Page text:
• DATVF.ATLPHL
    1.743
    -0.027
    -1.5%
  • DATVF.CHIATL
    1.978
    -0.165
    -7.7%
  • DATVF.DALLAX
    0.916
    -0.086
    -8.6%
  • DATVF.LAXDAL
    1.446
    -0.049
    -3.3%
  • DATVF.SEALAX
    1.006
    0.021
    2.1%
  • DATVF.PHLCHI
    1.069
    0.000
    0%
  • DATVF.LAXSEA
    2.100
    0.056
    2.7%
  • DATVF.VEU
    1.597
    -0.064
    -3.9%
  • DATVF.VNU
    1.444
    -0.031
    -2.1%
  • DATVF.VSU
    1.181
    -0.068
    -5.4%
  • DATVF.VWU
    1.553
    0.038
    2.5%
  • ITVI.USA
    9,385.190
    -18.330
    -0.2%
  • OTRI.USA
    6.800
    -0.320
    -4.5%
  • OTVI.USA
    9,385.780
    -15.500
    -0.2%
  • TLT.USA
    2.740
    0.000
    0%
  • WAIT.USA
    156.000
    -2.000
    -1.3%
  • DATVF.ATLPHL
    1.743
    -0.027
    -1.5%
  • DATVF.CHIATL
    1.978
    -0.165
    -7.7%
  • DATVF.DALLAX
    0.916
    -0.086
    -8.6%
  • DATVF.LAXDAL
    1.446
    -0.049
    -3.3%
  • DATVF.SEALAX
    1.006
    0.021
    2.1%
  • DATVF.PHLCHI
    1.069
    0.000
    0%
  • DATVF.LAXSEA
    2.100
    0.056
    2.7%
  • DATVF.VEU
    1.597
    -0.064
    -3.9%
  • DATVF.VNU
    1.444
    -0.031
    -2.1%
  • DATVF.VSU
    1.181
    -0.068
    -5.4%
  • DATVF.VWU
    1.553
    0.038
    2.5%
  • ITVI.USA
    9,385.190
    -18.330
    -0.2%
  • OTRI.USA
    6.800
    -0.320
    -4.5%
  • OTVI.USA
    9,385.780
    -15.500
    -0.2%
  • TLT.USA
    2.740
    0.000
    0%
  • WAIT.USA
    156.000
    -2.000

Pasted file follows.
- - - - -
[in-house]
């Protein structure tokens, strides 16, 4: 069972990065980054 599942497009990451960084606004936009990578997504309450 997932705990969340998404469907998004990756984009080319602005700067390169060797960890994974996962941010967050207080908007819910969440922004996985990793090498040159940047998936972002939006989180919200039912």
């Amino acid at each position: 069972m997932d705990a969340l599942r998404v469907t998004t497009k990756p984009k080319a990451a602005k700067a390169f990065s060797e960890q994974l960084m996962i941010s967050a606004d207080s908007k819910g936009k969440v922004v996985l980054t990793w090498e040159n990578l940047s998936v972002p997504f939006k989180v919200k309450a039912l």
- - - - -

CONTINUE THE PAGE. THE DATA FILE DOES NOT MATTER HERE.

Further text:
-1.3%
American Shipper

AGOA countries remain same

 

   The White House has determined all 40 sub-Saharan African countries currently eligible for trade preferences and other benefits under the African Growth and Opportunity Act (AGOA) will remain the same and no new countries will be added at this time. 
   The Obama administration’s determination is based on the annual review of whether the countries named in AGOA continue to meet its eligibility criteria. Those criteria include establishing, or making continual progress towards establishing, a market-based economy, rule of law, economic policies to reduce poverty, protection of internationally recognized worker rights, and efforts to combat corruption.
   Countries eligible for AGOA also may not engage in activities that undermine U.S. foreign policy interests, or engage in gross violations of internationally recognized human rights.
   On Oct. 25, President Obama signed a presidential proclamation designating Cote d’Ivoire, Guinea, and Niger as eligible for AGOA benefits. Each of these countries was previously ineligible, but during a separate review process, the president determined that they had met the AGOA’s eligibility criteria.
   According to the Office of the U.S. Trade Representative, total two-way goods trade with sub-Saharan Africa countries during 2010 was $82 billion. The top U.S. export markets in sub-Saharan Africa for 2010 were South Africa, Nigeria, Angola, Ghana, and Ethiopia. The top export categories in 2010 were machinery, oil, wheat and rice, and aircraft. U.S. imports under AGOA (including GSP) totaled $44.2 billion in 2010. Non-oil imports under AGOA totaled $4 billion and included value-added products such as apparel, footwear, processed agricultural products, and manufactured goods.
   The top five beneficiary countries were Nigeria, Angola, South Africa, Republic of Congo, and Chad. Other leading AGOA beneficiaries included Gabon, Lesotho, Kenya, Mauritius, and Swaziland.
   AGOA was signed into law by President Clinton in May 2000, with the objectives of expanding U.S. trade and investment with sub-Saharan Africa, stimulating economic growth, promoting a high-level dialogue on trade and investment-related issues, and facilitating sub-Saharan Africa’s integration into the global economy.

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